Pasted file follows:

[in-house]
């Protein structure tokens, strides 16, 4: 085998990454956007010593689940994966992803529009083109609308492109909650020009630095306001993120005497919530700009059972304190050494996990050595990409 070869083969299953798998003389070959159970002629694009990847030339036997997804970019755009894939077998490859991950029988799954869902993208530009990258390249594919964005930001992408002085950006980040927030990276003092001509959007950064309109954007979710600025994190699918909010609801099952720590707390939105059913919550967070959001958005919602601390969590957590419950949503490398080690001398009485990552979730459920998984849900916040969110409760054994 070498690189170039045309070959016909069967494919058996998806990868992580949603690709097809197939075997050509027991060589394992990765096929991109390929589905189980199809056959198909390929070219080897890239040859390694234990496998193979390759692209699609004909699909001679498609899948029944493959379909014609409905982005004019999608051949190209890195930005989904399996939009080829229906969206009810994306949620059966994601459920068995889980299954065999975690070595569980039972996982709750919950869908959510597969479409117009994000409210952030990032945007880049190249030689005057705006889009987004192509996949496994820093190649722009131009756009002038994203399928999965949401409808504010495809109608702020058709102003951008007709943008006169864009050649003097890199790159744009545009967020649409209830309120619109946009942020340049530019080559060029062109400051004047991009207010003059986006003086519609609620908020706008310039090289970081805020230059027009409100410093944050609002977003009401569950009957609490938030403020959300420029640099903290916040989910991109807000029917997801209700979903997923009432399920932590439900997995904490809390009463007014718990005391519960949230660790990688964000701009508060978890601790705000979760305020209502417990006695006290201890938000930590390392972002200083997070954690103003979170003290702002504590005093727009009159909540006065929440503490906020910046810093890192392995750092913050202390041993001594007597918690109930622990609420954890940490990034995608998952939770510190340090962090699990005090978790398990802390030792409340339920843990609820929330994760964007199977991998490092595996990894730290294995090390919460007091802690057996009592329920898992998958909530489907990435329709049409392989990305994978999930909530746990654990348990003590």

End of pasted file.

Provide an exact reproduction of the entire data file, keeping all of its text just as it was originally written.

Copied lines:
[in-house]
């Protein structure tokens, strides 16, 4: 085998990454956007010593689940994966992803529009083109609308492109909650020009630095306001993120005497919530700009059972304190050494996990050595990409 070869083969299953798998003389070959159970002629694009990847030339036997997804970019755009894939077998490859991950029988799954869902993208530009990258390249594919964005930001992408002085950006980040927030990276003092001509959007950064309109954007979710600025994190699918909010609801099952720590707390939105059913919550967070959001958005919602601390969590957590419950949503490398080690001398009485990552979730459920998984849900916040969110409760054994 070498690189170039045309070959016909069967494919058996998806990868992580949603690709097809197939075997050509027991060589394992990765096929991109390929589905189980199809056959198909390929070219080897890239040859390694234990496998193979390759692209699609004909699909001679498609899948029944493959379909014609409905982005004019999608051949190209890195930005989904399996939009080829229906969206009810994306949620059966994601459920068995889980299954065999975690070595569980039972996982709750919950869908959510597969479409117009994000409210952030990032945007880049190249030689005057705006889009987004192509996949496994820093190649722009131009756009002038994203399928999965949401409808504010495809109608702020058709102003951008007709943008006169864009050649003097890199790159744009545009967020649409209830309120619109946009942020340049530019080559060029062109400051004047991009207010003059986006003086519609609620908020706008310039090289970081805020230059027009409100410093944050609002977003009401569950009957609490938030403020959300420029640099903290916040989910991109807000029917997801209700979903997923009432399920932590439900997995904490809390009463007014718990005391519960949230660790990688964000701009508060978890601790705000979760305020209502417990006695006290201890938000930590390392972002200083997070954690103003979170003290702002504590005093727009009159909540006065929440503490906020910046810093890192392995750092913050202390041993001594007597918690109930622990609420954890940490990034995608998952939770510190340090962090699990005090978790398990802390030792409340339920843990609820929330994760964007199977991998490092595996990894730290294995090390919460007091802690057996009592329920898992998958909530489907990435329709049409392989990305994978999930909530746990654990348990003590």